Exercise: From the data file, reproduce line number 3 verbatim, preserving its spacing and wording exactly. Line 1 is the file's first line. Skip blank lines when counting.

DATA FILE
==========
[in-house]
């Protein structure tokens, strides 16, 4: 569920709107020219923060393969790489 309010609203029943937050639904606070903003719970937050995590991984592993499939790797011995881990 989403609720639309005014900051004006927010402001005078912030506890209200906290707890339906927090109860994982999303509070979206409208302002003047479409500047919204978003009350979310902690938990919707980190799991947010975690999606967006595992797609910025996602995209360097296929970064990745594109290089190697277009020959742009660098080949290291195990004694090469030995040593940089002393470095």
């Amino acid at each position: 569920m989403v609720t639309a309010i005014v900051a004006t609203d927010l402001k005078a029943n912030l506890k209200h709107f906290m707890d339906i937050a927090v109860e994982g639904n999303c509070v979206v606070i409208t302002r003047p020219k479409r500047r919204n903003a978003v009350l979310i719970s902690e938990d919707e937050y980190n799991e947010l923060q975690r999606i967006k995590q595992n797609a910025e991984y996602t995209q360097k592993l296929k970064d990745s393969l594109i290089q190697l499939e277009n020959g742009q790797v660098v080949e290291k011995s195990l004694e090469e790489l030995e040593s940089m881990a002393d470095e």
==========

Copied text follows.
């Amino acid at each position: 569920m989403v609720t639309a309010i005014v900051a004006t609203d927010l402001k005078a029943n912030l506890k209200h709107f906290m707890d339906i937050a927090v109860e994982g639904n999303c509070v979206v606070i409208t302002r003047p020219k479409r500047r919204n903003a978003v009350l979310i719970s902690e938990d919707e937050y980190n799991e947010l923060q975690r999606i967006k995590q595992n797609a910025e991984y996602t995209q360097k592993l296929k970064d990745s393969l594109i290089q190697l499939e277009n020959g742009q790797v660098v080949e290291k011995s195990l004694e090469e790489l030995e040593s940089m881990a002393d470095e």